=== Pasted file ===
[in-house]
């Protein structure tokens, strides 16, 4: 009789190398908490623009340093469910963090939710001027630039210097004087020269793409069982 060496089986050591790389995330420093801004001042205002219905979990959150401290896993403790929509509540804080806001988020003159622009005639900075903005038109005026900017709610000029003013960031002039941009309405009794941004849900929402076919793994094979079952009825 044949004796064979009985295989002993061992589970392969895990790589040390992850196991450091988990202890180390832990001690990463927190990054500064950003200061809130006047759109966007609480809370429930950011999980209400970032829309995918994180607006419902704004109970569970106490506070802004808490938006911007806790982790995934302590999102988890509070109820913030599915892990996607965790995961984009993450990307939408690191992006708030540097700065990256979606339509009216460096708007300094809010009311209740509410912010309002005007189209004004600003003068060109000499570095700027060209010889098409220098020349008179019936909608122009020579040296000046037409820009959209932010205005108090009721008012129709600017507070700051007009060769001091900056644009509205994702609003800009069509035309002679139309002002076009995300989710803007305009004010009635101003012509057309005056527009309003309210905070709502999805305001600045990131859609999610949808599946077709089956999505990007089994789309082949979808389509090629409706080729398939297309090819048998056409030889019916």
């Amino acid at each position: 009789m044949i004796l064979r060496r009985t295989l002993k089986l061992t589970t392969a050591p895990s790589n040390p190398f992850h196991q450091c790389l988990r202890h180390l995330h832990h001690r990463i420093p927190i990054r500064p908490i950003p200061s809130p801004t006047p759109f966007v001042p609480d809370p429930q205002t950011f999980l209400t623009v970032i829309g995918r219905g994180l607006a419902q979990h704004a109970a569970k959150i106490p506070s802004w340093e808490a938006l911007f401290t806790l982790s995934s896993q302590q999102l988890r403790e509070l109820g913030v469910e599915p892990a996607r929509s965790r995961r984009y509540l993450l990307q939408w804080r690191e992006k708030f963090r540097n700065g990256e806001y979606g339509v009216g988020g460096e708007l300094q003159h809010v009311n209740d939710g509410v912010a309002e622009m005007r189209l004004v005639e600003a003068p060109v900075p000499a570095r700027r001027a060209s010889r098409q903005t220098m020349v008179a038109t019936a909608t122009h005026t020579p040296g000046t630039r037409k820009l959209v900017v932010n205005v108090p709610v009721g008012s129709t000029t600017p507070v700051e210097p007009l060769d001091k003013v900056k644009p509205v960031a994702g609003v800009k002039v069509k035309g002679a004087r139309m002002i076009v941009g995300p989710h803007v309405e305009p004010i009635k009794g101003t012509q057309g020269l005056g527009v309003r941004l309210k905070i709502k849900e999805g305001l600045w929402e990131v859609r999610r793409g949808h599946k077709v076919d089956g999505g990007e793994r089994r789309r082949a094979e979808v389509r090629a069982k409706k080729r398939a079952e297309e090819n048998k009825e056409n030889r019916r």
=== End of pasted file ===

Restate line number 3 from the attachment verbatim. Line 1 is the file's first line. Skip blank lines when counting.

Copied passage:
């Amino acid at each position: 009789m044949i004796l064979r060496r009985t295989l002993k089986l061992t589970t392969a050591p895990s790589n040390p190398f992850h196991q450091c790389l988990r202890h180390l995330h832990h001690r990463i420093p927190i990054r500064p908490i950003p200061s809130p801004t006047p759109f966007v001042p609480d809370p429930q205002t950011f999980l209400t623009v970032i829309g995918r219905g994180l607006a419902q979990h704004a109970a569970k959150i106490p506070s802004w340093e808490a938006l911007f401290t806790l982790s995934s896993q302590q999102l988890r403790e509070l109820g913030v469910e599915p892990a996607r929509s965790r995961r984009y509540l993450l990307q939408w804080r690191e992006k708030f963090r540097n700065g990256e806001y979606g339509v009216g988020g460096e708007l300094q003159h809010v009311n209740d939710g509410v912010a309002e622009m005007r189209l004004v005639e600003a003068p060109v900075p000499a570095r700027r001027a060209s010889r098409q903005t220098m020349v008179a038109t019936a909608t122009h005026t020579p040296g000046t630039r037409k820009l959209v900017v932010n205005v108090p709610v009721g008012s129709t000029t600017p507070v700051e210097p007009l060769d001091k003013v900056k644009p509205v960031a994702g609003v800009k002039v069509k035309g002679a004087r139309m002002i076009v941009g995300p989710h803007v309405e305009p004010i009635k009794g101003t012509q057309g020269l005056g527009v309003r941004l309210k905070i709502k849900e999805g305001l600045w929402e990131v859609r999610r793409g949808h599946k077709v076919d089956g999505g990007e793994r089994r789309r082949a094979e979808v389509r090629a069982k409706k080729r398939a079952e297309e090819n048998k009825e056409n030889r019916r």